While running barefoot comes naturally to us, humans, we don’t usually practice it. For example, if a person is planning to start a running regime, he or she spends considerable time on picking the perfect running shoe. The gear is decided even before the running begins.
It is indeed true that shoes provide a lot of support and prevent us from injuries, but running barefoot also has its advantages. Let us take a look at how running barefoot can benefit us in the long run.
The main differences between running with shoes and running barefoot
When you are running wearing shoes, you strike the ground with your heels. In case of barefoot running, you land on the balls of your feet on your forefoot. This generates much less impact when your feet strike the ground. Landing on your heels can lead to injuries like stress fractures and Achilles tendinitis.
A recent study has found that you need much more oxygen when you are running wearing shoes. Running barefoot uses much less oxygen and is hence energy efficient.
Let us take a look at some benefits of running barefoot
- Running barefoot may strengthen your ligaments, tendons and muscles.
- It allows you to develop a more natural gait
- It helps with strengthening the Achilles tendon which in turn reduces injuries.
- It also helps with strengthening calf muscles which prevents you from straining your calf.
- When you land on your forefoot or on your mid-foot while running barefoot, it enables your arches to absorb all the shock.
- Running bare foot may also help you with improving posture and balance. Skipping the shoes might activate the smaller muscles in your legs, ankles and feet.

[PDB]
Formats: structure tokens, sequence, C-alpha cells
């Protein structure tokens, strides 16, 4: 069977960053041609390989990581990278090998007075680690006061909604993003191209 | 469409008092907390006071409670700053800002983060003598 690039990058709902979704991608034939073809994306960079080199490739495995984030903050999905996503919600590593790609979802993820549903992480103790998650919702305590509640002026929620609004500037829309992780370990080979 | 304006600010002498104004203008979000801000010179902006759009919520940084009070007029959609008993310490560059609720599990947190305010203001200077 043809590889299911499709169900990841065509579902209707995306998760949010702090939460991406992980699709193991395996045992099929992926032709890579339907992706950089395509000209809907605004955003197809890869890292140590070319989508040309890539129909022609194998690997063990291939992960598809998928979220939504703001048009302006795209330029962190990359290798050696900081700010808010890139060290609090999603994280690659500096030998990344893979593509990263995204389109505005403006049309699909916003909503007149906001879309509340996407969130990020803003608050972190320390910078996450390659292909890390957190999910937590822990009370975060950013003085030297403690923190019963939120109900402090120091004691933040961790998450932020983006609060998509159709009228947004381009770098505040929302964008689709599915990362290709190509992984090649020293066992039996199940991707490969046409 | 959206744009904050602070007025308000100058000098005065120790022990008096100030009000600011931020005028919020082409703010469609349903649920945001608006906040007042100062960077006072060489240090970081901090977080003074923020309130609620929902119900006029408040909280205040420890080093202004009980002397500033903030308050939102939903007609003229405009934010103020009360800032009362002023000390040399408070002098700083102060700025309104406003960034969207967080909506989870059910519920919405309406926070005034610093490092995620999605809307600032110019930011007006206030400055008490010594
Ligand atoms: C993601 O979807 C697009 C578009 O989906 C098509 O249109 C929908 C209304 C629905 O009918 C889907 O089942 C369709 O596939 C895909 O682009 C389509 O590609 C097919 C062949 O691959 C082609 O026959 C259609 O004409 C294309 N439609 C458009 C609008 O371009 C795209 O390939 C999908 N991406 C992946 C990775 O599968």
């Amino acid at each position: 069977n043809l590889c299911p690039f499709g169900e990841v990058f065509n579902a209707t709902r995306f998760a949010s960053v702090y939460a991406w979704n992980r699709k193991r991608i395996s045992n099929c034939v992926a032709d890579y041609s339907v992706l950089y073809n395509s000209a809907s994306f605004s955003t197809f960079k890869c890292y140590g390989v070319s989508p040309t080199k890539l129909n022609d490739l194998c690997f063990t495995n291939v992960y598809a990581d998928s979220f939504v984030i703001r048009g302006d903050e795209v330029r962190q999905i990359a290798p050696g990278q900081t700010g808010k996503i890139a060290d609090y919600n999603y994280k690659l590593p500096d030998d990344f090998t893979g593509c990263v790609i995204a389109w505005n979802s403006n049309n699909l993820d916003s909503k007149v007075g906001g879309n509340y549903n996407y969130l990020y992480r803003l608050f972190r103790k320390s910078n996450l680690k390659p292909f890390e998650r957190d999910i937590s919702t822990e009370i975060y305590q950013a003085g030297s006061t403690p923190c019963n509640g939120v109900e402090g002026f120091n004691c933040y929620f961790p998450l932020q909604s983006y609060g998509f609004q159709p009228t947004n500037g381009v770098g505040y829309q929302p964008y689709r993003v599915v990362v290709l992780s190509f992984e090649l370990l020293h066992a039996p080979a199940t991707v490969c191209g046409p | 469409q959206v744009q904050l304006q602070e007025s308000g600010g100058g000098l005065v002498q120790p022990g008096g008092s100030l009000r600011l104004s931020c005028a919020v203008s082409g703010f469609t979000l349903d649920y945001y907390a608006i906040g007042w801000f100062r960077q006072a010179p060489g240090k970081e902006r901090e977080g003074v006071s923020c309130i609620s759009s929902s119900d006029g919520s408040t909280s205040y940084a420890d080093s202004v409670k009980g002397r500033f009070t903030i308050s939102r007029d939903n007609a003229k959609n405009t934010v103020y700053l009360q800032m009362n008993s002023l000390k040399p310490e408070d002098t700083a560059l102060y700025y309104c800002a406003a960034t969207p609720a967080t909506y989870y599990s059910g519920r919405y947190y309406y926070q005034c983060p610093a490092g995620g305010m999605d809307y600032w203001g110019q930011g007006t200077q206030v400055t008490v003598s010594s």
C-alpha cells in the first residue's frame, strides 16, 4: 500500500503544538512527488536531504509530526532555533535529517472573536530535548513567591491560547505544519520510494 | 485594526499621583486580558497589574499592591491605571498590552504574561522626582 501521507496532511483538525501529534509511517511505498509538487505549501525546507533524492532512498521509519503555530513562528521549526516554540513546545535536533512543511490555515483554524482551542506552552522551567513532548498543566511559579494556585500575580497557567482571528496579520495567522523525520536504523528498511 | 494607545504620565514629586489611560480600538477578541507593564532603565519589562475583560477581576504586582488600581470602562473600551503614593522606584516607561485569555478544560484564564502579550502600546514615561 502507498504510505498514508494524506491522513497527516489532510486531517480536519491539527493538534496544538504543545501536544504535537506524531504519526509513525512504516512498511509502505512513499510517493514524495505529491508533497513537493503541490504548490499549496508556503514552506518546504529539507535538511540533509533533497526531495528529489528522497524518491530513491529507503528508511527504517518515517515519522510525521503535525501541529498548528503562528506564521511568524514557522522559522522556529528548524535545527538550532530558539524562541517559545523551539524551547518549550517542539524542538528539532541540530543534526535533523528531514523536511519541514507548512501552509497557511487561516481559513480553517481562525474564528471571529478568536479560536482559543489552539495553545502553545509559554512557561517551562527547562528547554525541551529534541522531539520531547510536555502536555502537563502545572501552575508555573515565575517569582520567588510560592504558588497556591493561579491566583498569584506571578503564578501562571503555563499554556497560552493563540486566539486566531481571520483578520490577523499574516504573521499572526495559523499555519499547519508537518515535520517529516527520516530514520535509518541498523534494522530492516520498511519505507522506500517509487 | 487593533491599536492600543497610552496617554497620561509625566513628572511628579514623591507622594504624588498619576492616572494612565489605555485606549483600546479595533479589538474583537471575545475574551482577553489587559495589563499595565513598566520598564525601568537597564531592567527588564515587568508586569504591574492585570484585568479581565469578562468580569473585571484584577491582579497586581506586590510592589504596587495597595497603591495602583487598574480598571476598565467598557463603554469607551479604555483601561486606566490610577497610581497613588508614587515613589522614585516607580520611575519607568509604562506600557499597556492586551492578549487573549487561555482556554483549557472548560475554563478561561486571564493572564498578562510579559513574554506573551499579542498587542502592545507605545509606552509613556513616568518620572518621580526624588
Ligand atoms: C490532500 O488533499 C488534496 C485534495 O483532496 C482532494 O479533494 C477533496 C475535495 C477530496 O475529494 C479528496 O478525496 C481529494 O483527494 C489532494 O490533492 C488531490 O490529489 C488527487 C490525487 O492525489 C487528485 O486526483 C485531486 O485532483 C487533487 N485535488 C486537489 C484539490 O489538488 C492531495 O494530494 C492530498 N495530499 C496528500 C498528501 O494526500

- Running barefoot helps you with achieving the correct form. This happens because your body develops a heightened sensitivity to impact.
- Barefoot running helps you with connecting to the ground and to respond accordingly.
Dr Nicolas Romanov is an internationally renowned running coach. He has developed the ‘Pose’ method of running, which uses the barefoot running method. He has been of the most vocal proponents of running barefoot for the last three decades.
Running shoes are only 50 years old while we humans are much, much older. The fact that we are constantly evolving means there might come a time when running barefoot will be the norm.
How to do it
If you are used to running with shoes, don’t start running barefoot all of a sudden. You have to ease yourself into it. A good idea is to start walking/running barefoot once or twice a week. Always remember to run barefoot on protected surfaces (such as a treadmill or a running track). Start with running very short distances of 800 meters or a bit more. Another good idea is to buy a pair of minimalist shoes and practice running wearing those. Some good options are “Nike Aptare Essential Mens’ shoe” and “Merell Pace glove 3”.
When you should avoid barefoot running
- If you have had sensory loss to your foot. This usually means numbness, tingling or pain in the feet. This is usually caused because of neurological conditions.
- If you have flat feet or deformed toes.
- If you are new to running please don’t start your journey with running barefoot. It needs good knowledge of technique to prevent injuries while running barefoot. It is important to master running before you start to run barefoot. Start running barefoot only after you have become an experienced runner.
- If you have an injury to the hip, ankle or the knees. Running barefoot with these types of injuries will only increase the pain.
- If you are at a new place, please don’t go running barefoot. This is because it is best done in an area which you are aware of. At a new place, you may encounter conditions which can cause injuries. First you need to acquaint yourself with the terrain properly.
- If you are running with others please wear shoes. You may need to stop sometimes to remove dirt or debris from under your foot. This will only inconvenience your fellow runners.